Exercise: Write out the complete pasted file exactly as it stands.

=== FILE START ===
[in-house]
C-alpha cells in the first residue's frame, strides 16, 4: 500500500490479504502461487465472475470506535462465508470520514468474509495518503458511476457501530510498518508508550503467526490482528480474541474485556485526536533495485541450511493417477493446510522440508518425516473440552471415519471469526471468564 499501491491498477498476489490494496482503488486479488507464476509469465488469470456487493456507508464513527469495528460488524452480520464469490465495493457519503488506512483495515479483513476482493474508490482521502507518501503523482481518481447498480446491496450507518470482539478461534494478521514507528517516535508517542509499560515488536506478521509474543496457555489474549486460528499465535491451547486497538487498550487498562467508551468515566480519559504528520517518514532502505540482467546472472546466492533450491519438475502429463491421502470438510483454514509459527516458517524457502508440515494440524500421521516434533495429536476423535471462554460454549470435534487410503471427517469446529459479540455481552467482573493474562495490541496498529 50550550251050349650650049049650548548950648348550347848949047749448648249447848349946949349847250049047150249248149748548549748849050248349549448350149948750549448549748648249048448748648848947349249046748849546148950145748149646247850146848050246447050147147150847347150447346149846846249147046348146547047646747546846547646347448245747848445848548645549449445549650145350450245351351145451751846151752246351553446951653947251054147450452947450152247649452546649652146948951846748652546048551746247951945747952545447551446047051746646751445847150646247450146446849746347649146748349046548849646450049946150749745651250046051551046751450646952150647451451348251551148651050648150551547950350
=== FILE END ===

[in-house]
C-alpha cells in the first residue's frame, strides 16, 4: 500500500490479504502461487465472475470506535462465508470520514468474509495518503458511476457501530510498518508508550503467526490482528480474541474485556485526536533495485541450511493417477493446510522440508518425516473440552471415519471469526471468564 499501491491498477498476489490494496482503488486479488507464476509469465488469470456487493456507508464513527469495528460488524452480520464469490465495493457519503488506512483495515479483513476482493474508490482521502507518501503523482481518481447498480446491496450507518470482539478461534494478521514507528517516535508517542509499560515488536506478521509474543496457555489474549486460528499465535491451547486497538487498550487498562467508551468515566480519559504528520517518514532502505540482467546472472546466492533450491519438475502429463491421502470438510483454514509459527516458517524457502508440515494440524500421521516434533495429536476423535471462554460454549470435534487410503471427517469446529459479540455481552467482573493474562495490541496498529 50550550251050349650650049049650548548950648348550347848949047749448648249447848349946949349847250049047150249248149748548549748849050248349549448350149948750549448549748648249048448748648848947349249046748849546148950145748149646247850146848050246447050147147150847347150447346149846846249147046348146547047646747546846547646347448245747848445848548645549449445549650145350450245351351145451751846151752246351553446951653947251054147450452947450152247649452546649652146948951846748652546048551746247951945747952545447551446047051746646751445847150646247450146446849746347649146748349046548849646450049946150749745651250046051551046751450646952150647451451348251551148651050648150551547950350